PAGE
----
Is MTV’s ‘120 Minutes’ Still Necessary?

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In the wee hours of Sunday morning, MTV2 welcomed back 120 Minutes, the late-night, alt- and indie-rock showcase that ran from 1986 to 2003. No one seemed happier about its return that Matt Pinfield, who hosted the series from 1995 through ’99 and resumed his duties as MTV’s resident music geek (you’d think they’d have more than one) with an episode that included interviews with Dave Grohl, PJ Harvey, Lupe Fiasco, Kings of Leon, and Danger Mouse, among others.

As a fan of the original show, I used to stay up past my bedtime in the mid-’90s watching it with the sound turned down so low it was barely audible — which means that I can’t deny the pleasure of watching it again. Although some elements struck me as clunky (the decision to shoot the show at Arlene’s Grocery, of all New York City venues; the throwaway segments before and after commercials, including one that collected supposedly interesting tweets by musicians like Tyler, the Creator and Neon Indian), it was gratifying to see some of my favorite current indie bands — Sleigh Bells, Dom, the Black Angels, even JEFF the Brotherhood — get some time in the cable spotlight. And yet, as I watched videos that I had seen months (Cults’ “Abducted”) or years (Das Racist’s “Rainbow in the Dark”) earlier on the internet, I had to wonder whether 120 Minutes is still performing any kind of vital function.

The online video revolution didn’t take place until after the show aired its final episode: Vimeo was founded in November of 2004, and the first YouTube video was uploaded in April 2005. It took another few years (and music’s incremental disappearance from MTV and VH1’s lineups, replaced by Jersey Shore and “Celebreality”) for the internet to replace TV as the intended medium for clips by everyone from obscure, unsigned bands to Lady Gaga. These days, most highly anticipated music videos premiere on artists’ website or sites like Pitchfork and Stereogum.

Even for previously unknown artists, the internet can be a much more effective place to gain exposure than a late-night show on MTV2. Take Kreayshawn, for example: like it or not, her “Gucci Gucci” video has now topped eight million views. To put it that number in perspective, only about five million people watched any given episode of Parks and Recreation last season. The ratings aren’t in for the first episode of 120 Minutes yet, but a series airing that late on a weekend night on cable would be lucky to top 500,000 viewers. (When TeenNick’s similarly nostalgic The ’90s Are All That programming block debuted to an audience of 550,000 last week, the ratings were celebrated as a major coup for the network.)

As much fun as it is to watch, the only thing that separates 120 Minutes from something a talented kid with good taste in music could edit together is the artist interviews. Unfortunately, MTV2 has chopped these segments into unsatisfyingly short tidbits, with Pinfield directing viewers to the show’s website to see more. It would have been nice to see longer conversations with more interesting musicians (Harvey, perhaps, or Das Racist) and less time wasted packing in irrelevant sit-downs with guys like Zach Braff, whose taste in music we’re still supposed to care about seven years after Garden State. I got the feeling that 120 Minutes‘ new, faster pace — its split-second interviews and silly “guess the musician” games — reflected an attempt to engage with today’s multitasking teens and 20-somethings. That’s a shame, because some of my fondest memories of the show involve sprawling, often frankly bizarre, conversations between the bands and the host.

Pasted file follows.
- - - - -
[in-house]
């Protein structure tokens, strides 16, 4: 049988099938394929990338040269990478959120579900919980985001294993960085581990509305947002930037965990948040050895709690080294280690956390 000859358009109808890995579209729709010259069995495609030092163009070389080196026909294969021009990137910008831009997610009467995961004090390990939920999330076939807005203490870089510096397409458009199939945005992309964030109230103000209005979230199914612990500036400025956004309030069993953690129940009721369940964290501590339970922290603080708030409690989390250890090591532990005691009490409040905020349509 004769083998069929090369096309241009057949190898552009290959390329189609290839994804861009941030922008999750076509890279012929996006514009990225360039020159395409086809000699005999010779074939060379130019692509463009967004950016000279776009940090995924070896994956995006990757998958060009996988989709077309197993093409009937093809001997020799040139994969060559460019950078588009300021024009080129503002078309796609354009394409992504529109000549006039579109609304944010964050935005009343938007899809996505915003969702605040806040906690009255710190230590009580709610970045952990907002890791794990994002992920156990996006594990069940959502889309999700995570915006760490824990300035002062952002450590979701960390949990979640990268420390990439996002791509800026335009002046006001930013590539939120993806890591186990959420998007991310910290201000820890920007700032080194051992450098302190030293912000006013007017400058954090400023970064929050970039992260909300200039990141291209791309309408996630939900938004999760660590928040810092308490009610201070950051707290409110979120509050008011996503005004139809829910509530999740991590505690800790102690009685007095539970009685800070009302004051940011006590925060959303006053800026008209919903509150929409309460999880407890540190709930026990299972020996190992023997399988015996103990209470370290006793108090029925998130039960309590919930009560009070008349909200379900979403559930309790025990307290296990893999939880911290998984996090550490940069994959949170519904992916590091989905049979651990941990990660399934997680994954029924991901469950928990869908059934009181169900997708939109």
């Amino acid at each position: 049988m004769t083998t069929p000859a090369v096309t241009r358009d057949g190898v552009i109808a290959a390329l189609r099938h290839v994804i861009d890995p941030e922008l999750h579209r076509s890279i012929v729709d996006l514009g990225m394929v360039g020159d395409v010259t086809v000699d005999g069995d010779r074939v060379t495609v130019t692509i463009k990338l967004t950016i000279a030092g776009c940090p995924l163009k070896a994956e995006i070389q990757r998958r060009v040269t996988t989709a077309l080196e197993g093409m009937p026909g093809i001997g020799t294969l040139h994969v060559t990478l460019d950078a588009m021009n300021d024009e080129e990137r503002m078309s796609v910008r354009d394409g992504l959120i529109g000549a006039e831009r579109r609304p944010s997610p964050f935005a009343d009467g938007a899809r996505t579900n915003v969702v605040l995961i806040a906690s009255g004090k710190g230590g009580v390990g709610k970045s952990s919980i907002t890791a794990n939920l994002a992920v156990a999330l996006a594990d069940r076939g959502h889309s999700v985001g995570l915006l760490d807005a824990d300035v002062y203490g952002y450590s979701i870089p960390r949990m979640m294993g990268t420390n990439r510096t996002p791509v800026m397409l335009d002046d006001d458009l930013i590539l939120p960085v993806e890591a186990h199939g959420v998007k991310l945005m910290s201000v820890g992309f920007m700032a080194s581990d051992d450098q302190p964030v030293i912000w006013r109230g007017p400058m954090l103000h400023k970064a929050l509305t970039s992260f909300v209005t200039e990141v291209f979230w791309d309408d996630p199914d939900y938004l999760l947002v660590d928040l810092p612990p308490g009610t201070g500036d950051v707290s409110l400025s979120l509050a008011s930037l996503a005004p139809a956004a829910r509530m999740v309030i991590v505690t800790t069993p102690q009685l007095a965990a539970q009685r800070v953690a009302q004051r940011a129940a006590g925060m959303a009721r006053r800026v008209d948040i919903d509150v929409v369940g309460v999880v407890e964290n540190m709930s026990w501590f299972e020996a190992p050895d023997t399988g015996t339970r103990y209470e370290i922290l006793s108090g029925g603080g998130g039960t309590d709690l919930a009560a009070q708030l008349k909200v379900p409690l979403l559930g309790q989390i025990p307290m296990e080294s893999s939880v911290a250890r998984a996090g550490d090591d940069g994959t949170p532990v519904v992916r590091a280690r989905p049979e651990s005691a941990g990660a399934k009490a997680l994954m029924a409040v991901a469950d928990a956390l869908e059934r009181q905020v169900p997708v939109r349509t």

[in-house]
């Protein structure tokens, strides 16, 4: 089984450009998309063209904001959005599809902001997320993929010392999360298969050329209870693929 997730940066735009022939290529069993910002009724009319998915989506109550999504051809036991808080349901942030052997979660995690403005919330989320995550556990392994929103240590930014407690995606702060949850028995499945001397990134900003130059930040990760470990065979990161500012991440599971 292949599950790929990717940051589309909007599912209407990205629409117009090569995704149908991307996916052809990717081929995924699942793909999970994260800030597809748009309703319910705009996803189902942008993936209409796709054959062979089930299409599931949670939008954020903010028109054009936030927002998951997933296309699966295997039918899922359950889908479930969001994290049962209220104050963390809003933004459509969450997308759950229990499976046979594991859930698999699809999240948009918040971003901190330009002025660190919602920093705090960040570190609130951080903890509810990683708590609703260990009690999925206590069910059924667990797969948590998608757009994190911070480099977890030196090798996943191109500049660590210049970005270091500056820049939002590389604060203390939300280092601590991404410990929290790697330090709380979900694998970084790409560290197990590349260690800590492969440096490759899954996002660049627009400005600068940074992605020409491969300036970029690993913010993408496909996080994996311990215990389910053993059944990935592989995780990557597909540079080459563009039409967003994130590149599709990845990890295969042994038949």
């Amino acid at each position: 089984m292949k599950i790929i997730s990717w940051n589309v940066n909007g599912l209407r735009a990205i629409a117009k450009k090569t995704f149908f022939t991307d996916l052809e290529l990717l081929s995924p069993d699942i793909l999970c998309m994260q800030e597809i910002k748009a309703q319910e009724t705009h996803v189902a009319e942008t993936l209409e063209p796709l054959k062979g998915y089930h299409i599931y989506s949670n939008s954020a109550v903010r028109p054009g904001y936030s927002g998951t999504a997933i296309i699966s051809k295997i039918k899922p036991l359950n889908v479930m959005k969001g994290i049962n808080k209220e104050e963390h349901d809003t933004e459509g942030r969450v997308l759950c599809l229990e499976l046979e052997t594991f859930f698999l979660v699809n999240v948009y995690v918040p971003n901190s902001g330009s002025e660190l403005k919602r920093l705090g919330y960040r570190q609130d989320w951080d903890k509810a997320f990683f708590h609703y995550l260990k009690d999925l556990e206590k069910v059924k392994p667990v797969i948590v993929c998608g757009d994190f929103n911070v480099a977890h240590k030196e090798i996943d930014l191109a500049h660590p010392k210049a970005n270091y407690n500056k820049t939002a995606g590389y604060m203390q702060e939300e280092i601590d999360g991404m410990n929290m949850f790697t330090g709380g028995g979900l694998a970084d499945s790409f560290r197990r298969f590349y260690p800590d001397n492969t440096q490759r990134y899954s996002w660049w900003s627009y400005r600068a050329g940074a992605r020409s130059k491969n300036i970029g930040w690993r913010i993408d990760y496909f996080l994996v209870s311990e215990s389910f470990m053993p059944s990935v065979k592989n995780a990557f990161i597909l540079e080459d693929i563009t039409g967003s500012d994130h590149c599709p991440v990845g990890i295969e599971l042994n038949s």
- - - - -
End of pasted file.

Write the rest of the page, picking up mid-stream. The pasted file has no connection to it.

To survive in its current, monthly format, 120 Minutes is going to need to give us more true exclusives: not just revealing interviews but also video premieres and unique, well-shot in-studio performances (why film at a music venue when you’re not going to use the stage?). Instead of wasting time rehashing “classic” videos from alt-rock’s heyday (this week brought Pearl Jam’s “Jeremy,” Radiohead’s “Just,” and Foo Fighters’ “Everlong”) that we can watch on YouTube whenever we want, why not send a reporter out to film a quick segment introducing viewers to a new musical movement or local scene we might not know about?

For the most part, I enjoyed watching 120 Minutes, and that’s a higher compliment than I can pay to almost anything else on MTV in 2011. But to really make the show a force in independent music again, the network and Pinfield need to limit the nostalgia and give us something we’re not getting anywhere else. Here’s hoping they work out the kinks so we won’t have to say another good-bye to this beloved series.

Watch the entire episode below: